August 20, 2018
Interviewed by: Privcap
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Protecting U.S. Oil & Gas from Cyber Attacks

The oil and gas industry is at risk for cyber attacks. RSM expert Tauseef Ghazi explains how this vital industry can protect itself with a series of best practices.

The oil and gas industry is at risk for cyber attacks. RSM expert Tauseef Ghazi explains how this vital industry can protect itself with a series of best practices.

Protecting U.S. Oil & Gas from Cyber Attacks

What threats do cyberattacks pose to U.S. national security? Do you think this threat will increase in 2018?

Tauseef Ghazi, RSM US LLP:
The threat will definitely increase in 2018. At the end of 2017, Department of Homeland Security and the FBI issued a warning that was geared towards U.S. critical infrastructure and threats to it. That, plus what we’ve seen in Europe—around power grids, manufacturing facilities being compromised, the increase in ransomware in 2017—all of that coupled together, I think, will significantly increase the threats to cyber-security in 2018.

Do you think the oil and gas industry is prepared in terms of cybersecurity?

Ghazi: If you look at the oil prices the way that they have been over the last several years, it’s put a lot of burden when it comes to cyber-security investment in middle market energy companies. That, coupled with reduction in workforce over the last several years, has really reduced the progression to achieve the majority ratings that most middle market oil and gas companies needed to have. So, I think middle market oil and gas companies are playing catch-up at this point.

Why have middle market energy companies moved sensitive information to the cloud?

Ghazi: With the oil prices as low as they have been, it’s a natural transition to move information to the cloud and use commoditized services to manage your infrastructure. Companies, however, do need to be conscious that when you move information to the cloud, you’re not moving the risk associated with that. The risk still stays with those companies. So, getting good processes around that is very, very important.

Why do middle market firms have less protective oversight?

Ghazi: It’s mostly due to lack of regulations. If you look at the oil and gas sector, there’s not any specific cyber regulations within that sector. Power and utilities is a little different where there are specific regulations, but they’re only focused on certain asset classes, criticality, high-risk critical assets, medium-risk critical assets.

In addition, middle market companies typically have not focused on building cyber programs within their management ranks, and they are now just catching up to that.

Is industrial espionage the greatest cyber threat that middle market companies face?

Ghazi: I don’t know if industrial espionage is the greatest threat, but it would definitely be the greatest impact to life and safety, if it was to exhibit itself. Industrial espionage is complex. It’s not your average hacker that can do that. It requires a lot of time, investment, research, so it would have to be somebody that’s really wanting to break into our industrial control, the environments, and really sabotage. Currently, the threats are more in terms of reconnaissance. They’re not really attacking and taking things out, but really doing reconnaissance to understand what those environments look like.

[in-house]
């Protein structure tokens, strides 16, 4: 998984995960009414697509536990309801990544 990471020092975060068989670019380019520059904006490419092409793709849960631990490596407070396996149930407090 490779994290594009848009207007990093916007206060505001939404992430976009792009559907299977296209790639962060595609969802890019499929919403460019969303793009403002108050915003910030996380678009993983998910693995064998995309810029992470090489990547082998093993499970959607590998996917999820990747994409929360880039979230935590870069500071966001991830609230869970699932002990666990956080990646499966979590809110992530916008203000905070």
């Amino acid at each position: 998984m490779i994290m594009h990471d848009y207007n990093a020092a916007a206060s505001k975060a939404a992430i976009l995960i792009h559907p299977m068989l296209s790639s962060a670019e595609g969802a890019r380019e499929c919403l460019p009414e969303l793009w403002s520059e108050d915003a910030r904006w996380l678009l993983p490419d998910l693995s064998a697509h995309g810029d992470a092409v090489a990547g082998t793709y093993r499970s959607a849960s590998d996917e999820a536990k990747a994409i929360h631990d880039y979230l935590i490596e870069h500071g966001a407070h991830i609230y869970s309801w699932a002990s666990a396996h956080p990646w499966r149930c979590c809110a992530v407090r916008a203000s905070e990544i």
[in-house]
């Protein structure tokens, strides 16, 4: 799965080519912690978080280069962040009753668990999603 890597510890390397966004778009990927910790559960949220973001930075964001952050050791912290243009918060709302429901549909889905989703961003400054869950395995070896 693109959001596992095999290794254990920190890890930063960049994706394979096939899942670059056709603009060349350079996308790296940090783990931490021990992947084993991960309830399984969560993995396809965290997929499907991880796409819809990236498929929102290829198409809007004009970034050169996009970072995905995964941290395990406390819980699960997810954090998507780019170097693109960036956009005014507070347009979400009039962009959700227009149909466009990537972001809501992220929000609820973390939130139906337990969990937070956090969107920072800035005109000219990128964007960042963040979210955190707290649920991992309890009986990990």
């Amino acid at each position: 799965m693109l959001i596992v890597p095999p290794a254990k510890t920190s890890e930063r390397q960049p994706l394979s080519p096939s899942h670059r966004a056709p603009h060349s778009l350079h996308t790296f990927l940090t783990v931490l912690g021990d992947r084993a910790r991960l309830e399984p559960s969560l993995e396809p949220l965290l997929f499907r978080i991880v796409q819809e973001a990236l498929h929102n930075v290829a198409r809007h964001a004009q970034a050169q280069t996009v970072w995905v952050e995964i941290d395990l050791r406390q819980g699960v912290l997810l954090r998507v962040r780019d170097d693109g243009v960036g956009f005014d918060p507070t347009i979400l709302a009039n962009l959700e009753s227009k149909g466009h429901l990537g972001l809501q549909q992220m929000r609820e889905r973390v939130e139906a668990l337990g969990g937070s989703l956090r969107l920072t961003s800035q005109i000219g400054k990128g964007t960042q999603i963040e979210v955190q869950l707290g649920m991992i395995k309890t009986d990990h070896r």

Is industrial espionage targeting intellectual property or is the goal to shut down critical infrastructure?

Ghazi: If it’s a drilling company that’s developing drilling technology or a seismic model, for example. Then yes, it is going to impact intellectual property. If the target is a power company, and the target within that power company is a power interconnect, then it can impact multiple industries. Like the financial industry, if you don’t have power, you can’t process transactions. In the healthcare industry, if you don’t have power, you can’t operate your hospitals. So, it really depends on what angle you’re looking at this from.

How would an increase in cybersecurity regulations impact oil and gas?

Ghazi: An increase in cyber-security regulations within the oil and gas industry would create a common set of controls and criteria that would allow for consistent implementation of those controls across the industry. Currently, we have a lot of standards like the IEC, the NIST standard, that companies utilize. But the implementation of those vary from company to company. By having a common framework, it would establish a baseline of controls for all oil and gas companies.

What should oil and gas companies do to prepare for these attacks?

Ghazi: A specialized skillset is required to combat cyber threats today. That skillset sometimes cannot be grown internally, and oil and gas companies should be aware that they should procure that skillset from the outside, or at least have knowledge transfer to maintain that skillset.

What recommendations from the recent National Commission on Enhancing Cybersecurity report should the administration implement?

Ghazi: It’s very hard to argue with the Commission’s recommendations. Most of those recommendations are pretty straightforward, and most companies should implement those recommendations. The good news is that this administration currently has cyber-security as a priority on their plan. The bad news is that we just haven’t seen the details of that plan as yet. With the recent shake-up of the White House cyber-security coordinator position, I think that that plan is somewhat coming into motion, and we should be seeing some of that appear very soon.

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